How Can Brands Use China’s Media Landscape To Their Advantage?

Leverage Domestic Chinese Media For Maximum Impact

90 percent of China's billionaires plan to send their children overseas to study

Luxury brands are actively seeking to attract and engage Chinese consumers as they continue to venture abroad for education, investment, business opportunities… and shopping.

The volume of international travel from China – on track to exceed 80 million travelers in 2012 – as well as the unprecedented growth in big-ticket spending, makes this novel audience an attractive target. Winning the hearts and minds of these new customers, however, is far from foreordained.

Since the turn of the millennium – a blink of an eye, in China’s long history – we have witnessed the development of an uncommonly brand-conscious incarnation of the luxury consumer. In this supercharged environment, leveraging targeted media exposure to ensure that your brand is top-of-mind is of crucial importance.

The New Players

A jumble of new Chinese-language publications has disrupted the traditional travel media establishment, breaking down into three main categories:

1.) Travel-focused media (mainly based in Mainland China) providing information, advice and ideas in advance of an overseas trip. We are also seeing an upsurge of travel and destination-related inserts in existing luxury-focused publications.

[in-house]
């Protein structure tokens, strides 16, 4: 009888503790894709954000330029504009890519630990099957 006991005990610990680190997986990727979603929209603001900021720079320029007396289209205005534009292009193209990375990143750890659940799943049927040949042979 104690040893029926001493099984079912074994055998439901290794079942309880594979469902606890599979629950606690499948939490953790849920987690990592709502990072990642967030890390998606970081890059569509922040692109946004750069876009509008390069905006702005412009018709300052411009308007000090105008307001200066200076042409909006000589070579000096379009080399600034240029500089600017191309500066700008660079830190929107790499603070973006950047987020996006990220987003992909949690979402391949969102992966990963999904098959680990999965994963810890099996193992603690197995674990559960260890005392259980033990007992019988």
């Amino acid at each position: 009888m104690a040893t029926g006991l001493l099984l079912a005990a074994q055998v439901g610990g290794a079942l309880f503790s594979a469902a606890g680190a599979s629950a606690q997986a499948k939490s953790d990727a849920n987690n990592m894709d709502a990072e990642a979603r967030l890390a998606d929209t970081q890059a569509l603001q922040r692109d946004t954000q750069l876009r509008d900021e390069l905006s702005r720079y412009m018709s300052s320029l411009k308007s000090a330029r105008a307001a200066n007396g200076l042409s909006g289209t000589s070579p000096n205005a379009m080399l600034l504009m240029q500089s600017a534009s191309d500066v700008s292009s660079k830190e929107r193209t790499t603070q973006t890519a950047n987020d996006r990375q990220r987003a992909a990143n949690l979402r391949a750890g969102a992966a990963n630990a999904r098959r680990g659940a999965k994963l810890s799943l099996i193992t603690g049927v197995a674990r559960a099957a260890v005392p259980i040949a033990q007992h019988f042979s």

2.) Chinese-language publications with impact during the process of travel: in-flight magazines, embassy publications, VIP lounge, etc.

3.) Publications that target Chinese tourists and other travelers at their destinations.

Vogue China still bursts at the seams with advertisements

Don’t Ignore Online Media

When evaluating the landscape, pay attention to online travel media. China’s luxury consumer is far younger than those of most other countries – the average Chinese millionaire is 37, compared to 55 in the West. Chinese consumers are far more active and engaged online and via mobile than their Western counterparts.

Online platforms and presence must be an integral component of any media strategy in China, including in a travel context.

Getting Your Hands Dirty

Brands may employ both PR and advertising strategies to reach this category of media, but any strategy needs to be evaluated in the context of a given brand’s existing awareness in China and overall PR and advertising scope in the Mainland.

Media relations in China are challenging and time-consuming – some might say messier – than in other markets, frequently devolving into a pay-to-play situation. Chinese media operate differently than in most other countries, with low levels of transparency and opaque advertising rates. Investments in PR and advertising should be weighed carefully from an ROI perspective.

The unavoidable fact is that no amount of travel media advertising can trump an already strong brand perception and awareness in China. Opportunities to target specific travel media should be evaluated in the overall context of each brand’s unique situation.

Do you need to learn more about the Chinese travel media landscape? Join China Luxury Advisors and Jing Daily for a workshop in New York on October 24th: Chinese Travel Media: Navigating the Landscape.


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